The images intruded on my evening - rioters and looters burning buildings and plundering shops. Senseless ethnic violence. The television news that night was from Jakarta, Indonesia. But it could have been so many places, almost anyplace, really.
I'd closed my eyes and uttered a prayer while I was watching. Something like "Dear God, help me know the brotherhood of man." The news moved on to the next story. Dinner was ready. The routine of the evening took over. But now those images are back, and I find myself wanting to do more, needing to do more.
Sometimes prayer begins with a yearning to understand, as it did for me that evening. What could actually restrain people from violence? What could give them the wisdom and patience to find lawful, peaceful ways to correct injustice and corruption? What constructive force could compel reform in individuals and governments? Only a universal, supreme power, able to renew and govern individual hearts. Only the grace of God.
One way to think about grace might be as the divine influence on humanity to be good. Twenty-six centuries ago the Hebrew prophet Jeremiah recorded God as saying: "I will write my laws on their hearts and minds. I will be their God, and they will be my people. No longer will they have to teach one another to obey me. I, the Lord, promise that all of them will obey me, ordinary people and rulers alike" (Jer. 31:33, 34; Contemporary English Version).
Prayer doesn't actually make this ideal come true, but it does make what's already true - God's all-powerful love and control - more apparent to us in tangible, practical ways. We've probably all felt the power of God's grace in simple ways without even recognizing it. Maybe we refrained from judging hastily and really listened to a different point of view, or found a way to make a needed point without offending someone. And there's evidence of divine grace operating on the world scene, too.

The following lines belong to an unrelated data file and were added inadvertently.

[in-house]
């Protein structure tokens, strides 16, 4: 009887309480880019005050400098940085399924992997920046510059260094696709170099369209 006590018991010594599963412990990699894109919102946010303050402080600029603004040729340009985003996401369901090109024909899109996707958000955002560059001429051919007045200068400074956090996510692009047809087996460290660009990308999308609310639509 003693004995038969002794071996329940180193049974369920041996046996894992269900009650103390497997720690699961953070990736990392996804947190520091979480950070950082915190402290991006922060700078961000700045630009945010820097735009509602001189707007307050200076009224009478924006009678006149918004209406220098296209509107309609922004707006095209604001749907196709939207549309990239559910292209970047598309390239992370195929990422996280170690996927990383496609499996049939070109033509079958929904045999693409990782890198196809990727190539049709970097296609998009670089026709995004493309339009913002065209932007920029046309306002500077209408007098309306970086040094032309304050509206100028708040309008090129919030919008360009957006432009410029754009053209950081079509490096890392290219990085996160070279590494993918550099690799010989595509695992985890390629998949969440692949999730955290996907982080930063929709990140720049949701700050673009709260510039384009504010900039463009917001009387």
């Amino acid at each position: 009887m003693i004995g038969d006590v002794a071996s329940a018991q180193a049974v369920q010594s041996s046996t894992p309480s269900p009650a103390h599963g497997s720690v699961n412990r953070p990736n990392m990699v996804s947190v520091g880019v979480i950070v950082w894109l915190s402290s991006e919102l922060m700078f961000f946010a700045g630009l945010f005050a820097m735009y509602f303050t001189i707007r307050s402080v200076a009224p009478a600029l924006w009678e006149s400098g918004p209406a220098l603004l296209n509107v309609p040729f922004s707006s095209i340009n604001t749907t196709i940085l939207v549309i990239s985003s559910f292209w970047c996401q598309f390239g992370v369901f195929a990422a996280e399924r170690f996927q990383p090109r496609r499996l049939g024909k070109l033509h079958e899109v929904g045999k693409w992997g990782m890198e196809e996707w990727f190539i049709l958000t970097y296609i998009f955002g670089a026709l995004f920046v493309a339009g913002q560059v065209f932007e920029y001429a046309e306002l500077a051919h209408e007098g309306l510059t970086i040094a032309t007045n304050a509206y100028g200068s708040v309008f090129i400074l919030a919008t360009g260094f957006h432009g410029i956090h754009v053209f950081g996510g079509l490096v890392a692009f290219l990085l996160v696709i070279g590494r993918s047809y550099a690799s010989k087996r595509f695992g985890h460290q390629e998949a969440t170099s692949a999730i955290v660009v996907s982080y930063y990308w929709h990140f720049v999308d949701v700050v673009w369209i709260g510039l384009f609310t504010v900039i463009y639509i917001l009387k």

In a speech arranged by the World Affairs Council of Boston earlier this year, former Israeli Prime Minister Shimon Peres recalled a significant moment in Middle East peace negotiations. He and the late Prime Minister Yitzhak Rabin decided to negotiate with their archenemy, the Palestine Liberation Organization. They were motivated by a moral reason, he said, because "to remain a dominator of another people stands against everything Judaism stands for."
"It wasn't an easy proposition," he observed, "because I'm sure [Palestinian leader Yasser] Arafat thought we are probably terrible people - human beings with horns. May I say we felt the same. To me it was a shock that we forgot the human dimension and were deeply involved in demonization in a mutual way." Yet the men met, overcame a revulsion even to shake hands, and began to work together.
Despite countless setbacks, peacemakers such as these in all parts of the world continue to labor and to have faith in ultimate success. What but divine influence could support such unflagging patience, wisdom, and perseverance? And can't we see that influence in Indonesia, too - for example, in what one analyst later commended as the maturity of the Indonesian people in the face of turmoil?
"Grace and Truth are potent beyond all other means and methods," wrote Mary Baker Eddy in "Science and Health with Key to the Scriptures" (Pg. 67). Our prayers are a means of grace when they proceed from the understanding that God is infinite Love, divine Truth itself. God is All - the very substance and intelligence of all existence. The reality is that there's nothing outside of His allness, nothing opposed to it. God's offspring aren't independent egos programmed for selfishness and corruption. They're the manifestation and spiritual likeness of God, inscribed with God's law. Divine grace is supreme. Nothing can prevent it from prevailing in the world, because it is finally the influence that shapes us all.